A budget surplus of $1.4 million had the Prince Rupert School District (SD52) in a much more enviable position heading into discussions with school trustees at its most recent board meeting on April 11, compared to last year.
The 2016-17 cuts of $2.4 million axed the transportation budget, save for special needs bussing and a single bus to drive Port Edward and Metlakatla students due to last-minute funds.
That bussing will continue, but regular bussing will not be restored for the 2017-18 school year. However, a number of other initiatives were completed to the tune of $250,000 that the school board had at their disposal, after they put away $650,000 for contingency purposes to help their risk profile should any emergencies arise during the year.
Another $500,000 was put away for staffing reserves if the school district should see a sudden spike in enrolment.
“If we get increasing enrolment from the Fairview project or any of the construction that’s underway in September — if we had 200 more students show up, we would get no more funding because that would simply eat up funding protection (already implemented in the budget),” said SD52 secretary treasurer Cam McIntyre last week.
“And yet if you had 200 more students, you would have a need for 10 more teachers. So staff would recommend that you keep another half a million that you’d want to keep to address that risk.”
Board chair Tina Last added that last year’s ordeal has changed her thinking heading into next year.
“We know that we could be there again … I don’t want to have to make those huge cuts like we did last year,” she said. “I’ve always advocated we spend the money on the students that are in the seats today — until last year when we cut $2.4 million.”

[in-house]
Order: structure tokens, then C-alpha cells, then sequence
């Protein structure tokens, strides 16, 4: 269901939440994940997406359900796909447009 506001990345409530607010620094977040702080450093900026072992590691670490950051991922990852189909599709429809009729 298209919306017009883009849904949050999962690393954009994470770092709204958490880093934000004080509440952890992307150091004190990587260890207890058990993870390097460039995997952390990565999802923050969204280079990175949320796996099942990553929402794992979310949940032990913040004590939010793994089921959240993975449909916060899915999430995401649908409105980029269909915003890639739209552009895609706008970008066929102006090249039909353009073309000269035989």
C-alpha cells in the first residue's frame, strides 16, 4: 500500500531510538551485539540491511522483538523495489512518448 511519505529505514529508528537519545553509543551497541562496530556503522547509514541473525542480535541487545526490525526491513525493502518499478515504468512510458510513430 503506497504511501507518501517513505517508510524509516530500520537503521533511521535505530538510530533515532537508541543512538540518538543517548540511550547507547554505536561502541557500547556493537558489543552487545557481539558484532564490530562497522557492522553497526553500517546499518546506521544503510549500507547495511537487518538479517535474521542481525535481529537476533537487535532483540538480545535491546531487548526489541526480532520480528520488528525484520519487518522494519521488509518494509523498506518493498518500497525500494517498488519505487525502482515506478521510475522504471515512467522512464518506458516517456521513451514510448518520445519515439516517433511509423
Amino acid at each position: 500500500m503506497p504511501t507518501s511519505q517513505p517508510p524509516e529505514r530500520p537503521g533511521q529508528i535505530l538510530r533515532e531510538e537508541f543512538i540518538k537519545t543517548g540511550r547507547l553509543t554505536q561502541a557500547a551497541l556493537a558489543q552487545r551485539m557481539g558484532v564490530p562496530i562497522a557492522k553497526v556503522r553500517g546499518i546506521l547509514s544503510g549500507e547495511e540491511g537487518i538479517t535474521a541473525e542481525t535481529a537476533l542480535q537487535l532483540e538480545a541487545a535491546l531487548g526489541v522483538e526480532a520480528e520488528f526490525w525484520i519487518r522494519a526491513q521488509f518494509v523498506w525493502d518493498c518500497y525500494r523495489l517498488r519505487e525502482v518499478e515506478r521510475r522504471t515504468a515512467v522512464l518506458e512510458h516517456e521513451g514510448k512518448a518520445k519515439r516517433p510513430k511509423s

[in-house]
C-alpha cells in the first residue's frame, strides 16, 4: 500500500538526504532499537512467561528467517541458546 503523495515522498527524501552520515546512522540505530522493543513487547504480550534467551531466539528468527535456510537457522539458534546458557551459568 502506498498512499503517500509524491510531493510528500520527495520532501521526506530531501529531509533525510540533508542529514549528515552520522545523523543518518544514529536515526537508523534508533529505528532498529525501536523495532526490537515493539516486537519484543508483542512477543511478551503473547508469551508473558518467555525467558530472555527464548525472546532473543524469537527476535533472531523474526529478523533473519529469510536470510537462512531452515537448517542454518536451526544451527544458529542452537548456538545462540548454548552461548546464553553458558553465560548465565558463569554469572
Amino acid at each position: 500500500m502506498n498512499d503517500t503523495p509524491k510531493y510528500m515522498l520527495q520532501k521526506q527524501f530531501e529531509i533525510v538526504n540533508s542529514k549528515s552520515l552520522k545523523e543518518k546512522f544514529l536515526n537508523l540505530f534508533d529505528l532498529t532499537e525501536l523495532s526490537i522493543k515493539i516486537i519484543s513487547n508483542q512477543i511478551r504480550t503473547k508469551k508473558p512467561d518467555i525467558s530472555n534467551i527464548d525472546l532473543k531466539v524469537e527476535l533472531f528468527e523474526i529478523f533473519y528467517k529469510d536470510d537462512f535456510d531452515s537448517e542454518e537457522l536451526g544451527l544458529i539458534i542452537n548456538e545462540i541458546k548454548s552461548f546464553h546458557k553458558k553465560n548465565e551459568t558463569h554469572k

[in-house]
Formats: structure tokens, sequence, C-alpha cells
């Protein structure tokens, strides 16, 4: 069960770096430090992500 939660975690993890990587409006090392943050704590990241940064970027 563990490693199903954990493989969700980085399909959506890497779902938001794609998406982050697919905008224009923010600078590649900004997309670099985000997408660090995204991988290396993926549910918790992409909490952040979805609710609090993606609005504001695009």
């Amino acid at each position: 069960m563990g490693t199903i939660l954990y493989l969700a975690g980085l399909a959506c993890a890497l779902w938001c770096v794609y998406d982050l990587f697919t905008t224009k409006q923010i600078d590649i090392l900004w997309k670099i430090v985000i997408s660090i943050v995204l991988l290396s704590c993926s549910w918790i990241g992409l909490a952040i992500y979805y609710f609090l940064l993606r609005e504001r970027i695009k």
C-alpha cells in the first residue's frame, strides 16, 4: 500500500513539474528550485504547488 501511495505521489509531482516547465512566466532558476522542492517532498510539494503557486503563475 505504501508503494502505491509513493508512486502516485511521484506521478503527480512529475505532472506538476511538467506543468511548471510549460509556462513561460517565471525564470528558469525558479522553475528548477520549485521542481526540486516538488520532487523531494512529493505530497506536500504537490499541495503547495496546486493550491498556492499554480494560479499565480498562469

The total operating budget for the 2017-18 school year is $25,519,816 and the district is receiving $1.35 million as part of the Classroom Enhancement Fund to restore class sizes and composition language in the teacher collective agreement. $188,288 of that will be used to restore a dayshift custodian position and provide additional release time for principals.
What has been added?
After keeping the surplus of $1.15 million to the contingency and staffing reserve savings, that left $250,000 for the board to assign to various projects and staffing needs.
For teacher recruitment and retention efforts, $30,000 was allocated to job fairs and moving assistance since every district in the province will be hiring more teachers due to restored language around class size and composition by the courts heading into next year.
As well, $25,000 was put toward Aboriginal Education Resources, $15,000 was spent on adding another day to school-aged therapy and $30,000 was added to the school supply budget. Assistant superintendent Ken Minette said that the supplies aren’t just pens and paper, but new tools and material necessary for a new hands-on curriculum B.C. is implementing.
A behaviour interventionist position was added, with $60,000 allocated to it, to help students with autism, mental learning disabilities and student specialization.
Teacher training and a mentorship program saw $18,000 allocated to restore and promote teacher training. Additionally, one non-instructional day was added to train educational assistants, at a cost of $10,000.
Flex funds and Teachers Teaching On Call (TTOC) was restored with $19,500 put toward training teachers that will most likely be coming from out-of-province.
Assistance with transportation and venue costs was added, with $20,000 added to that fund to boost extra-curricular activities.
A 10 per cent reduction in photocopies led to savings of $2,500, $20,000 was spent on innovative furniture to support the new curriculum and $5,000 was added to Student Voice, a survey through ThoughtExchange.
Restoring more administrative assistants, adding back 30 minutes to library time after school, restoring department heads from eight positions to 10, and filling the vacant assistant superintendent position were not added.